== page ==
Performance at JUTC continues to decline
JUTC buses are seen at the Half-Way-Tree Transport Centre inSt Andrew.

THERE was close to a 20 per cent decline in the average number of buses that the Jamaica Urban Transit Company (JUTC) operated monthly in the Kingston Metropolitan Region (KMTR) in 2021, marking the fourth year of decline.

In its review of land transportation in the 2021 Economic and Social Survey tabled in Parliament last week, the Planning Institute of Jamaica (PIOJ) said, on average, 207 buses operated in the transport region, which was consistent with the reduction in the number of buses operated by the State-run company. In 2020 the monthly average was 260.

Revenue for passenger trips dropped from $21.6 million to $16.5 million for the fifth consecutive year, and fare income reduced to $1.5 billion compared with $1.9 billion, for a fifth year also. Charter trips also suffered a more than 61 per cent decline in 2021, the fifth consecutive year of decline in that revenue stream .

At the same time, the JUTC’s electronic fare payment system — Smarter Cards — saw a three per cent increase in the number of new cards issued after six consecutive years of decline. This equated to 3,867 more cards, the report said. However, the revenue intake for card usage fell from $425 million to $325 million or 33 per cent of the JUTC’s total fare income, similar to 2020.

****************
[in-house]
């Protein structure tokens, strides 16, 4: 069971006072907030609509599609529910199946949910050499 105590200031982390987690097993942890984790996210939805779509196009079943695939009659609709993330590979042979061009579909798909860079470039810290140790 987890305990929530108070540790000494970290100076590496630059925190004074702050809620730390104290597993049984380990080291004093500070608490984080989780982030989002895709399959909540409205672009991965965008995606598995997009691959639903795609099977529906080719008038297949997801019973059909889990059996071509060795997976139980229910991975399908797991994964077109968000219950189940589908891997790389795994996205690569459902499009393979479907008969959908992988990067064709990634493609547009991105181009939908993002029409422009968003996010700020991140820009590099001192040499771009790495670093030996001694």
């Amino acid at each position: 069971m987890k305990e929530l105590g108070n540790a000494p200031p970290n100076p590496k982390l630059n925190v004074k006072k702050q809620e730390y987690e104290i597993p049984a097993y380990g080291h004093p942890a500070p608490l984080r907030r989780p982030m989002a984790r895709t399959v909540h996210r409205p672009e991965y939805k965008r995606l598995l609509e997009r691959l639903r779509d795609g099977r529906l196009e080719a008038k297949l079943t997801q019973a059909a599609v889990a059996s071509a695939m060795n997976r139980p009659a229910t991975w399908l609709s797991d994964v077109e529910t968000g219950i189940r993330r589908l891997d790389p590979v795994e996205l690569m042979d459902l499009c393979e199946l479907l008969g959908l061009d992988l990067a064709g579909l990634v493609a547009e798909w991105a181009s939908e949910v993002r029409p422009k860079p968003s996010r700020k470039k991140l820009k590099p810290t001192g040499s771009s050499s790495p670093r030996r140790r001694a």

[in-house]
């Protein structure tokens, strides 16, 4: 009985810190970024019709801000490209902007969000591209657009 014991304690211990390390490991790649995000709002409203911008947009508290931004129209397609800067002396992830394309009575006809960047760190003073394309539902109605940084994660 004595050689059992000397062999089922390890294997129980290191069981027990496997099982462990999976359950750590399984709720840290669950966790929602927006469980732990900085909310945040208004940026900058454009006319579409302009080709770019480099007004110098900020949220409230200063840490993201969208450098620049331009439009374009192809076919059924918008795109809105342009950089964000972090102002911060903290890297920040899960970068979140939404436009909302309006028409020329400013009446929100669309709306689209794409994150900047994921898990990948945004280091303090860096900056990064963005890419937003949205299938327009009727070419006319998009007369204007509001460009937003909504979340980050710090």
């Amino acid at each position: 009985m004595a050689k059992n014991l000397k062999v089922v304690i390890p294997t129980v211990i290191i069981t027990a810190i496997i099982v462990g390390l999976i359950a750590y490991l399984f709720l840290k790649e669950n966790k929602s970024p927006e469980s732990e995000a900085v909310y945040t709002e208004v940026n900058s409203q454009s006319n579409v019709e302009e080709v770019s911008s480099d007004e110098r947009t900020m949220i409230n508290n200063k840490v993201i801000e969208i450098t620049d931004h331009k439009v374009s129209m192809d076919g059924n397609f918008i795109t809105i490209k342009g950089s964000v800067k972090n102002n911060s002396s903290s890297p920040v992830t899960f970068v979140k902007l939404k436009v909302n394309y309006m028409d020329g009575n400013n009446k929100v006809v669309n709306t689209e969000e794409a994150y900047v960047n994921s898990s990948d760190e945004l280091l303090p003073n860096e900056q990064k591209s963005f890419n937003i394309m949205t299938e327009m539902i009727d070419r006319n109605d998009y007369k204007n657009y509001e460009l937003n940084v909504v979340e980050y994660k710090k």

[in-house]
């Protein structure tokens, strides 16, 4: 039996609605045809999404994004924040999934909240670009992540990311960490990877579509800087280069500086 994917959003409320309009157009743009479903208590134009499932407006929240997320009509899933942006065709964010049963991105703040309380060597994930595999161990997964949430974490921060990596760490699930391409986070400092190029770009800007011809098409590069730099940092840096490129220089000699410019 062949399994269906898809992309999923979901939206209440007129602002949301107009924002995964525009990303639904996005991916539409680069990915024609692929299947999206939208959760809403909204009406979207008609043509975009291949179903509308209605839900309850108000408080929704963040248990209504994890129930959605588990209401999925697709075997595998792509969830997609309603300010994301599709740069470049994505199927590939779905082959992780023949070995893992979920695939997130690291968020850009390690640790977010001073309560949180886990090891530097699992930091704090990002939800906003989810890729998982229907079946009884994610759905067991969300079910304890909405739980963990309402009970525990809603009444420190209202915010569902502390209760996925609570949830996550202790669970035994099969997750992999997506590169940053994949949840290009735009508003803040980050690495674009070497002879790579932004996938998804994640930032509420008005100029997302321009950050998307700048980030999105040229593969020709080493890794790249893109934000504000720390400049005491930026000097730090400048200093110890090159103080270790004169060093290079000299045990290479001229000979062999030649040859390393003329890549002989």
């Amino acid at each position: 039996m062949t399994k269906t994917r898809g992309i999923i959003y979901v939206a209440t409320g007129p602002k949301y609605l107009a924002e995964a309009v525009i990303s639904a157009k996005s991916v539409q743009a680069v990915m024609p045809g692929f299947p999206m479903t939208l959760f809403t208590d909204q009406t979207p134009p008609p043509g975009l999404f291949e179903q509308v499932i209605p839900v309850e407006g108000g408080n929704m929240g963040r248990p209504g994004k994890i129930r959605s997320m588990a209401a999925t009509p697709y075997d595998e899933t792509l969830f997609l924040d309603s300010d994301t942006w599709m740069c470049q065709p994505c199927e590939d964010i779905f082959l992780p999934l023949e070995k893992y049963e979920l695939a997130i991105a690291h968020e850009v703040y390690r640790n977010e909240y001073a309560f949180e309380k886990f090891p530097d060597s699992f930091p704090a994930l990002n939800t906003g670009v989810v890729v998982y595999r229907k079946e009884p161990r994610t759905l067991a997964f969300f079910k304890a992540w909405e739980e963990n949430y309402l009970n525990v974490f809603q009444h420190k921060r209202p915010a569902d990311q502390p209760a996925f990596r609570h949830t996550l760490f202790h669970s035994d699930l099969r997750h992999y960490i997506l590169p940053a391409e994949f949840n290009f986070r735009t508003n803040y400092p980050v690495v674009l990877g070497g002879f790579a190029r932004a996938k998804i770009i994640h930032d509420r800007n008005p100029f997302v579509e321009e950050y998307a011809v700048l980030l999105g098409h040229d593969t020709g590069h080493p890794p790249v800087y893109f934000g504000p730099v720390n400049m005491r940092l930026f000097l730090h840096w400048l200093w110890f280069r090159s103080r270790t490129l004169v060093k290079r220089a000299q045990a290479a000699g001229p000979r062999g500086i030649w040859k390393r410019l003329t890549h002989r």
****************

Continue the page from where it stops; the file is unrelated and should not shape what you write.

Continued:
Over the review period, the State-run bus company operated 65 regular, 29 express, 27 premium, three special service routes for the physically challenged in the KMTR, and charter services from its Rockfort, Portmore, and Spanish Town depots.

Also, 270 of its sub[1] licencees operated on 36 routes compared with 342 operating on 41 routes in 2020, the survey noted.

Meanwhile, applications to the Transport Authority for licences grew by 5.4 per cent to 77,084 due to a 13.4 per cent increase in applications for commercial carriage licences, which brought that category of applications to 45,730.

This category of licences offset the of 4.5 per cent decline in applications in the public passenger vehicle (PPV) category, the PIOJ noted. All sub-categories of PPV recorded lower numbers of application, except for contract carriage, which increased by 22.2 per cent, bringing those numbers to 6,612. The largest decline recorded was for express carriage licences, which dropped from 47 to three applications.

The regulator recorded a 14 per cent increase in the number of licences issued, bringing the total to 84,225. However, it was noted that despite the increase in licences issued, there was a fall-off in the number of vehicles and seating capacity for vehicles licensed in the KMTR, rural route taxis, and rural stage carriages.

BY ALPHEA SUMNER Senior staff reporter

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